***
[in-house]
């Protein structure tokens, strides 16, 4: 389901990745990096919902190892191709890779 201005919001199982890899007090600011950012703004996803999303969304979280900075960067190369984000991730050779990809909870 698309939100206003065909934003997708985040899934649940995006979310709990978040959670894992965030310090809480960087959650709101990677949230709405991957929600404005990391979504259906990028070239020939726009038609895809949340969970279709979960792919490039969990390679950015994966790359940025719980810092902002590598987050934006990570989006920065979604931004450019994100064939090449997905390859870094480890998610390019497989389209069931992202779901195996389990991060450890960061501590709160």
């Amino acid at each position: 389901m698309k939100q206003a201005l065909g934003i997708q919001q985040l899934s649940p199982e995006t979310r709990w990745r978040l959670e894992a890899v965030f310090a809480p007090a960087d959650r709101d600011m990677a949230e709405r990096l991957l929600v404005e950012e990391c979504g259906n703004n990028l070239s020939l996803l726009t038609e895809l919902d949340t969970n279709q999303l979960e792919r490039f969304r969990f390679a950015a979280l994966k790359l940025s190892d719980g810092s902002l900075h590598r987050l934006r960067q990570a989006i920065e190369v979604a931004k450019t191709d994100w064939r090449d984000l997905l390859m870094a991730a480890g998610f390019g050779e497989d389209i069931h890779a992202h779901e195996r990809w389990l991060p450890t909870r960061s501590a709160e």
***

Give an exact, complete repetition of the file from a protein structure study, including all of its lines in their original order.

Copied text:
[in-house]
């Protein structure tokens, strides 16, 4: 389901990745990096919902190892191709890779 201005919001199982890899007090600011950012703004996803999303969304979280900075960067190369984000991730050779990809909870 698309939100206003065909934003997708985040899934649940995006979310709990978040959670894992965030310090809480960087959650709101990677949230709405991957929600404005990391979504259906990028070239020939726009038609895809949340969970279709979960792919490039969990390679950015994966790359940025719980810092902002590598987050934006990570989006920065979604931004450019994100064939090449997905390859870094480890998610390019497989389209069931992202779901195996389990991060450890960061501590709160």
């Amino acid at each position: 389901m698309k939100q206003a201005l065909g934003i997708q919001q985040l899934s649940p199982e995006t979310r709990w990745r978040l959670e894992a890899v965030f310090a809480p007090a960087d959650r709101d600011m990677a949230e709405r990096l991957l929600v404005e950012e990391c979504g259906n703004n990028l070239s020939l996803l726009t038609e895809l919902d949340t969970n279709q999303l979960e792919r490039f969304r969990f390679a950015a979280l994966k790359l940025s190892d719980g810092s902002l900075h590598r987050l934006r960067q990570a989006i920065e190369v979604a931004k450019t191709d994100w064939r090449d984000l997905l390859m870094a991730a480890g998610f390019g050779e497989d389209i069931h890779a992202h779901e195996r990809w389990l991060p450890t909870r960061s501590a709160e």